At the party’s historic national delegates conference held at the Tamale Sports Stadium last Saturday, the 5,265 delegates took a decisive decision to elect Mr Afoko as the national chairman
By 2:30 a.m. last Sunday everything pointed to an Afoko victory. It was, therefore, not surprising when, at 5:30 a.m., officials of the Electoral Commission (EC) declared him the new national chairman, having garnered 2,032 votes out of the 5,265 cast in the election.
The incumbent National Chairman, Mr Jake Otanka Obetsebi-Lamptey, who was first on the ballot and who had to contend with a number of allegations regarding his tenure of office, got a slap on the face by getting a meagre 66 votes.
Mr Stephen Ntim, who was second on the ballot and was making his third attempt at the position, did not seem to have benefited from his popular mantra, “Ye Nim Wo Firi Tete” (We have known you for ages), except that he polled a respectable 1,500 votes.
Mr Fred Oware, from the Central Region and incumbent First Vice National Chairman, did not benefit from the regionalism advantage as he polled 1,135 votes.
Among the new faces to serve on the executive committee with Mr Afoko are Mr Kwabena Agyepong, General Secretary; Mr Freddie Blay, First Vice Chairman; Mr Sammy Crabbe, Second Vice Chairman; Mr F. F. Antoh, Third Vice Chairman, and Mr Sammy Awuku, National Youth Organiser.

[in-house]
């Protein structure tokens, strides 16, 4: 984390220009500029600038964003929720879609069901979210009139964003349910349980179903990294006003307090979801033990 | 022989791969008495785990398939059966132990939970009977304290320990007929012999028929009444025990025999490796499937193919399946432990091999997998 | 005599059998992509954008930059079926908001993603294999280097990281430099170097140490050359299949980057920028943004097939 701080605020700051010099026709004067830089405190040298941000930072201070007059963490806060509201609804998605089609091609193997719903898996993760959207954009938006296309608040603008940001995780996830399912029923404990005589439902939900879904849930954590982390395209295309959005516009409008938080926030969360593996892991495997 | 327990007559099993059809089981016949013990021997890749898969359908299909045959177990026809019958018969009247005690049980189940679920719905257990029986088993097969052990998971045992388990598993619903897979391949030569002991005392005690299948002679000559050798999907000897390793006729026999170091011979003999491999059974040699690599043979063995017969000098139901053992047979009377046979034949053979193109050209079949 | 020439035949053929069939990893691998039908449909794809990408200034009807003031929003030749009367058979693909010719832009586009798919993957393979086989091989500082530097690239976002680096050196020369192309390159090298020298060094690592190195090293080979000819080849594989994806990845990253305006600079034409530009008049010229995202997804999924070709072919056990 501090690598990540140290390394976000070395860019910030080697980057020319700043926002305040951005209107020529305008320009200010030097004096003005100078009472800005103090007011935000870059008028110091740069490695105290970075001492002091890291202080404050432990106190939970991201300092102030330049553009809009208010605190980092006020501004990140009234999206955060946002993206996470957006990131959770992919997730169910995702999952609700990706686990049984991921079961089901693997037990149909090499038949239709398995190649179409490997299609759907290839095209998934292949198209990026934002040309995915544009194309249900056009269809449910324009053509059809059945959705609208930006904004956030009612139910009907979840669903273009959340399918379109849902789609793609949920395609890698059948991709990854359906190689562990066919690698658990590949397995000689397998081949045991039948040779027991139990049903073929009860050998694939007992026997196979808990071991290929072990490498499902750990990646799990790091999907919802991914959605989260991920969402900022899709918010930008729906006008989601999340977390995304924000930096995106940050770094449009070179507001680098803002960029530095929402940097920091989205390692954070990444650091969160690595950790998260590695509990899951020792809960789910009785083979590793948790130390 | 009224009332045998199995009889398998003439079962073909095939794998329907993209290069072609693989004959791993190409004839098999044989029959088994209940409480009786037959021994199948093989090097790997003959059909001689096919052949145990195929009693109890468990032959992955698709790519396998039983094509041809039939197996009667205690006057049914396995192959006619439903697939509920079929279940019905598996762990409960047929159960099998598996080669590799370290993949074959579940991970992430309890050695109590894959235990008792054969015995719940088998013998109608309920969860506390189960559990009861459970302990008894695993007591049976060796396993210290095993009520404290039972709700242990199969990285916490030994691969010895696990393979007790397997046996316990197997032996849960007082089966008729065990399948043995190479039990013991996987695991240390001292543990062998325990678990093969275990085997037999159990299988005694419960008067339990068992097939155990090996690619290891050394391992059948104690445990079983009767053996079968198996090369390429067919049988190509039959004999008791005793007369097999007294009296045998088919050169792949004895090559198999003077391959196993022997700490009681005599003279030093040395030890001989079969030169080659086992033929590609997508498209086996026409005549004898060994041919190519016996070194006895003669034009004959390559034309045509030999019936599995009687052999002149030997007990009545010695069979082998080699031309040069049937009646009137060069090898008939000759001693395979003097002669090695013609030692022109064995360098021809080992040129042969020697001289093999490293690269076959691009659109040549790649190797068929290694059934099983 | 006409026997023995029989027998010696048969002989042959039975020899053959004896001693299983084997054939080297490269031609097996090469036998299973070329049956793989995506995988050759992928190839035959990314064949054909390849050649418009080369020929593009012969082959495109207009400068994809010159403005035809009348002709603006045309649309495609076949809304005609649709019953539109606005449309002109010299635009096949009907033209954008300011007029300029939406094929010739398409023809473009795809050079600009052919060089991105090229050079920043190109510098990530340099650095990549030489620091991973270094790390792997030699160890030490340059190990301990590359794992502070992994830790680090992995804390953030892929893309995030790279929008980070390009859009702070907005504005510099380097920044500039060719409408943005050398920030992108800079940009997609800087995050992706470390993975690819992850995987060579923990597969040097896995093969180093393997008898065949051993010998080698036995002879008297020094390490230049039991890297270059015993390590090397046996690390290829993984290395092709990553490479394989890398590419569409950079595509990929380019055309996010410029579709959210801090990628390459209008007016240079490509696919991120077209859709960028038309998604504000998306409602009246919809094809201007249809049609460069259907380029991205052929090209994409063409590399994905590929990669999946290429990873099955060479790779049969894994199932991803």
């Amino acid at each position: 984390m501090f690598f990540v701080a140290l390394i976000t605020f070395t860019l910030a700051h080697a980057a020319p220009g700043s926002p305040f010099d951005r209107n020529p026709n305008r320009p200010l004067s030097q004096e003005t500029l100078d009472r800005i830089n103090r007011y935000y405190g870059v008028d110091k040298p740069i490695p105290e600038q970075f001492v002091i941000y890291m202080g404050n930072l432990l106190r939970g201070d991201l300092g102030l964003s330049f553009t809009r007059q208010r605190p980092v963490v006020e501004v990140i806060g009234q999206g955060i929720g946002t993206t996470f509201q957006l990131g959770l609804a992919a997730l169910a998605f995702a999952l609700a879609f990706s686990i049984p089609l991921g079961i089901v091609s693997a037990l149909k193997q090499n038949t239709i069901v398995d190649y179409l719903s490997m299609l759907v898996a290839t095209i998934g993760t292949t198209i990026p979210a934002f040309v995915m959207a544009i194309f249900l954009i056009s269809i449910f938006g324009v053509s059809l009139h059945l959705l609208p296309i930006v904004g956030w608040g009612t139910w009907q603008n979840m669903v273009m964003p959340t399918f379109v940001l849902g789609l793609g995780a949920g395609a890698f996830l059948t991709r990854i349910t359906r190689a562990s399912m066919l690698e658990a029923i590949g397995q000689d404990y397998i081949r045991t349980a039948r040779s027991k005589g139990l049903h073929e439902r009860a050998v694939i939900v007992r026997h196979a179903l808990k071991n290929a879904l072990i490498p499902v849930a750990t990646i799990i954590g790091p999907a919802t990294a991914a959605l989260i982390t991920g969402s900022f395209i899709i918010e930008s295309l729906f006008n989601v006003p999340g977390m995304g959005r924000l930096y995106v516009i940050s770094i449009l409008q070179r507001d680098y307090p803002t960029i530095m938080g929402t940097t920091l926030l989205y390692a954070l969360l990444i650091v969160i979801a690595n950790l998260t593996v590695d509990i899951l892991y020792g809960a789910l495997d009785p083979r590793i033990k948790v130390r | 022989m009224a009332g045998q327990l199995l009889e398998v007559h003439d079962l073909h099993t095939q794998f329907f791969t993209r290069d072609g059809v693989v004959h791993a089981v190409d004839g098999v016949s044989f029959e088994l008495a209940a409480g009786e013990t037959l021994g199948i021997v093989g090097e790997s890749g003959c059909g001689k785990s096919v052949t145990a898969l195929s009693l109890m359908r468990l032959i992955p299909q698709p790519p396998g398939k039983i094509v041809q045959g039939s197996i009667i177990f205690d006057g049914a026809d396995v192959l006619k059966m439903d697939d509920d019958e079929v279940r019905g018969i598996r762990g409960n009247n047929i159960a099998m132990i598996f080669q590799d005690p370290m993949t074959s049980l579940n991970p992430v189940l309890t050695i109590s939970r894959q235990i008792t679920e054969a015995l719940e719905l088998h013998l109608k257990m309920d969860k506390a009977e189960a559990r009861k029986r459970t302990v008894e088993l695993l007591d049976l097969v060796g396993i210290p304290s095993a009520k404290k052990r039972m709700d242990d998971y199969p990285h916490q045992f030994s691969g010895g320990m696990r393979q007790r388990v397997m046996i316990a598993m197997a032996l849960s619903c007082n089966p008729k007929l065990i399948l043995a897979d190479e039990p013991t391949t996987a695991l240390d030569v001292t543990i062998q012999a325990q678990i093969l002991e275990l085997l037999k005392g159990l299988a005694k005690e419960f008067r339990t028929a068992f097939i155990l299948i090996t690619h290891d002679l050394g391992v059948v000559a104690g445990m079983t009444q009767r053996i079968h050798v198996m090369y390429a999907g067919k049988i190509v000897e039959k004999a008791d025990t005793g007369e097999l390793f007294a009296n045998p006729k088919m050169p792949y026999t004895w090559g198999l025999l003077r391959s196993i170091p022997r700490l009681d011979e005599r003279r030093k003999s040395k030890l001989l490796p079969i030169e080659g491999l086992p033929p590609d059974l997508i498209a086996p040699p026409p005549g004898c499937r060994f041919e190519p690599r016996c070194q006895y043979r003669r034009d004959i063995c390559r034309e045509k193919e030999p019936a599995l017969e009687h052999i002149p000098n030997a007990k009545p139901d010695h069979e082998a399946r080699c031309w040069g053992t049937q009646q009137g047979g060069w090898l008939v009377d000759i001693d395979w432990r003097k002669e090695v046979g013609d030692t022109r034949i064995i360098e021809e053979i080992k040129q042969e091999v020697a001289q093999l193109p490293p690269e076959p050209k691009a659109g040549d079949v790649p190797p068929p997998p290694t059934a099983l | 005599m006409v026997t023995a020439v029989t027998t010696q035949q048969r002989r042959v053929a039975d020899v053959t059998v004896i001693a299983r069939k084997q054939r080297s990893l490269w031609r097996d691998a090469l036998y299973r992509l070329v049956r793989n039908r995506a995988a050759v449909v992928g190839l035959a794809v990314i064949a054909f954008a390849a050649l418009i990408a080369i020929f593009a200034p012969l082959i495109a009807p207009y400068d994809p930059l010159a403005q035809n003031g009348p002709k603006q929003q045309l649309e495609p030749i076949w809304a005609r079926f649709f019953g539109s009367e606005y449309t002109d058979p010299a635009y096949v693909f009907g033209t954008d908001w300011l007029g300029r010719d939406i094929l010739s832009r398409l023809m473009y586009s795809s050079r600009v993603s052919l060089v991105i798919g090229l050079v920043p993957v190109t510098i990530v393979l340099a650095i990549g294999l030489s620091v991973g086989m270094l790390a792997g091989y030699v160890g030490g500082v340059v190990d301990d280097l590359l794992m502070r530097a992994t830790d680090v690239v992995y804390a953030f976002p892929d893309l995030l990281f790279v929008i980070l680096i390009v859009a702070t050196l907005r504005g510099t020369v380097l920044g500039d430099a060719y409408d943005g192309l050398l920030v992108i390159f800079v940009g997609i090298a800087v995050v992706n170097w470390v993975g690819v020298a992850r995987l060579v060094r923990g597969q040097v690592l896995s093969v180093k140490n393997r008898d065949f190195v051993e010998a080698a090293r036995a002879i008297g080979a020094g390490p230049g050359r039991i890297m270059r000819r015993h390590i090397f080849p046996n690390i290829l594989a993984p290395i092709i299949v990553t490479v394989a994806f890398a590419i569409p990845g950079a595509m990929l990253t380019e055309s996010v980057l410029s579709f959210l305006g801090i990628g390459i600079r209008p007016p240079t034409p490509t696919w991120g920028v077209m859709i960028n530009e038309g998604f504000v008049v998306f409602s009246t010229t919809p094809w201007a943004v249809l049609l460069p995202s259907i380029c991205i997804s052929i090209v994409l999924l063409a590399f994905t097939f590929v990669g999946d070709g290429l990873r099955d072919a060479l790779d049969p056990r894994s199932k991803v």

Others are Alhaji Kamal-deen Abdulai, National Nasara Coordinator; Mr John Boadu, National Organiser, Mr Emmanuel Abankwah Yeboah, National Treasurer, Madam Otiko Afisa Djaba, National Women’s Organiser, retained her position to continue to serve the executive.
They will lead the party until 2018.
There had been no doubt that Mr Afoko was the frontrunner in the race. There had, however, been troubling moments and controversies before the conference, especially the needless controversy his recent letter to the National Vetting Committee seeking clarification on the composition of the electoral college had generated in the party, as well as his near disqualification during his vetting.